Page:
It started with allegations against a Hall of Famer and it took months of reaching out to tennis personalities (including former players) before the authorities in South Africa even did any investigations. Recently, after Ilie Nastase made his racist remarks about the colour of Serena’s baby, Pam Shriver spoke about how Nastase had wanted to know if she was still a virgin.
I wondered recently when tennis would have its own MeToo and TimesUp moment. Surely no one thinks that many of these young men and women who have had to leave their families, some from very poor circumstances to go to training academies, where sometimes they don’t even speak enough English, and wonder if some ne’er do well coach has not used the opportunity to play fast and loose.
Tennis, being the insular, incestuous, secretive sport that it is, I doubt if we will ever hear of anything like this happening, in the same way that USA Gymnastics is about to have its own moment of reckoning. As will be the case a lot of people will say that these things do not happen, but if you have not already done so, you can read Jelena Dokic’s book or read about Mirjana Lucic-Baroni and know that while these instances of abuse were happening, no tennis journalist covering the sport at the time, or indeed any players came out in defence of any of these women. In the same way, if these things are happening at academies, no one will ever speak out against it, because that is how tennis works.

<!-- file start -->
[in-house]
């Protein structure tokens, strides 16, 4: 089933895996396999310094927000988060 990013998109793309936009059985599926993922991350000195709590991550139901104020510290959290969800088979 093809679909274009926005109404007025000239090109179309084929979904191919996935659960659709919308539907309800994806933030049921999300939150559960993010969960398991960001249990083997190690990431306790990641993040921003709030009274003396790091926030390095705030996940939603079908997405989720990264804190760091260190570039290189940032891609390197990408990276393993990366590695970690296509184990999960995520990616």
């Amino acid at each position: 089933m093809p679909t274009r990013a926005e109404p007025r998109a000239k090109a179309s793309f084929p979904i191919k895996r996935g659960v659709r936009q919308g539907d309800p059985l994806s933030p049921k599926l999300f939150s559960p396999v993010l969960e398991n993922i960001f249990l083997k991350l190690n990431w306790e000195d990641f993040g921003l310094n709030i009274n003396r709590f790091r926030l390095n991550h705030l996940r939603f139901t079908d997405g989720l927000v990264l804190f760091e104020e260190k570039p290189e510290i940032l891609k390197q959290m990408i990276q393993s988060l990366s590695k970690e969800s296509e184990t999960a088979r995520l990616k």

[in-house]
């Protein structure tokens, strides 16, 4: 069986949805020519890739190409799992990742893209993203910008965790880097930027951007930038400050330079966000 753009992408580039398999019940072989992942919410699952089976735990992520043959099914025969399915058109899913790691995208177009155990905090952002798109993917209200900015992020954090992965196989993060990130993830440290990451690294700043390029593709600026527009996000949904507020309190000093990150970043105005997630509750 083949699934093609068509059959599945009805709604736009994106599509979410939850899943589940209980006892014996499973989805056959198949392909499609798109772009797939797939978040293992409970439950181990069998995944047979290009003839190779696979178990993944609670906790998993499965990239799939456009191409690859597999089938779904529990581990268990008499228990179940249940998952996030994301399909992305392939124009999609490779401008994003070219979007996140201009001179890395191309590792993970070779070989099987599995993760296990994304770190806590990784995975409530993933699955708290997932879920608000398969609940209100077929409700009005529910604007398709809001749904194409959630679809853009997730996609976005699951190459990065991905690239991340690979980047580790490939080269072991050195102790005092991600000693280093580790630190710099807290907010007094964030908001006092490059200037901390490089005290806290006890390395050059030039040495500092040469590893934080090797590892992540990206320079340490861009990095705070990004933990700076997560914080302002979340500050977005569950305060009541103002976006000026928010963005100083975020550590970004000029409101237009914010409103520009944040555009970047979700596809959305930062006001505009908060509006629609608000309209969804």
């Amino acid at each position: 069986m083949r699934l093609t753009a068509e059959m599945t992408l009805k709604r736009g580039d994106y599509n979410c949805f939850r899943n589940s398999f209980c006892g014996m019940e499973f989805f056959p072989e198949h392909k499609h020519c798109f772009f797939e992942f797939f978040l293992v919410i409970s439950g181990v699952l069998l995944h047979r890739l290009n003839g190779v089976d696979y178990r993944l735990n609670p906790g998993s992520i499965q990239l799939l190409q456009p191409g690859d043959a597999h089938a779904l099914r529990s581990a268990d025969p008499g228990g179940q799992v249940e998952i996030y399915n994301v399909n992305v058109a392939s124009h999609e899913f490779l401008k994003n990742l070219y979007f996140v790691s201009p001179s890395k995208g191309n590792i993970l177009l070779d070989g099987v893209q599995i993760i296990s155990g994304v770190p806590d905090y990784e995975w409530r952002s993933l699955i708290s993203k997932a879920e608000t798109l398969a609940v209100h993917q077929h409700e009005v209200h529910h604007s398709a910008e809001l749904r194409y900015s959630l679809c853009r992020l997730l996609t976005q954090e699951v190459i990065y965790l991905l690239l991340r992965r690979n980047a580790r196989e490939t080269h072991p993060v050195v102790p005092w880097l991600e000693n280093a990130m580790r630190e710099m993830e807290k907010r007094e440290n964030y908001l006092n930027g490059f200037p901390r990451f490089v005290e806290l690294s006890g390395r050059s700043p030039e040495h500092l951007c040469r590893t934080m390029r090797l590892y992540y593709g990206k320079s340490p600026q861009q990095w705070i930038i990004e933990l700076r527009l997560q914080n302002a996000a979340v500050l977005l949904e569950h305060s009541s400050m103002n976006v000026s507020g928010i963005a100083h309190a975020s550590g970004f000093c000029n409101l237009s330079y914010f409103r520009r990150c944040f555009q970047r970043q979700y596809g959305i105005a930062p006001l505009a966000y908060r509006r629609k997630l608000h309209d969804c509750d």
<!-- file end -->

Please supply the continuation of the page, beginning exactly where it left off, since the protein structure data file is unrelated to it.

Clearly, tennis now needs its own #MeToo and #TimesUp moment.
Today sees the bottom half of the draw play their third round matches and it promises to be compelling tennis. Spin’s Picks are below:-
Kumkhum v. Martic(Kumkhum played Bencic like she belonged. Let us see how she fares against someone who seems just happy to be playing tennis)
Kostyuk v. Svitolina (battle of the Ukranians. It is weird that Svitolina is the veteran in this one but Kostyuk has more firepower and therefore produces more errors)
Bertens v. Wozniacki (Wozniacki struggled against an opponent ranked outside the top 100. She was overpowered. Against Bertens she will face similar firepower but a more steady opponent)
Allertova v. Linette (Alertova has always been a fave of mine. Good to see her playing so well)
Bondarenko v. Rybarikova (my favourite of the Bondarenko sisters, again very happy to see her rebuild her career and playing with such joy and abandon)
Ostapenko v. Kontaveit (two of my faves battling it out against each other. This is going to be must watch tv … as the kids say bring your popcorn)
Mertens v. Cornet (two women who shouldn’t even be here, but battling for a place in the fourth round of a Major. Good things happening to good people)
Kanepi v. Suarez-Navarro (Kanepi is one of my favourite players to watch. Hits cleanly and crisply. If you can just listen to the sound that the ball makes coming off her racquet. Suarez-Navarro has been playing well, but don’t know if she has what it takes to take down Kanepi.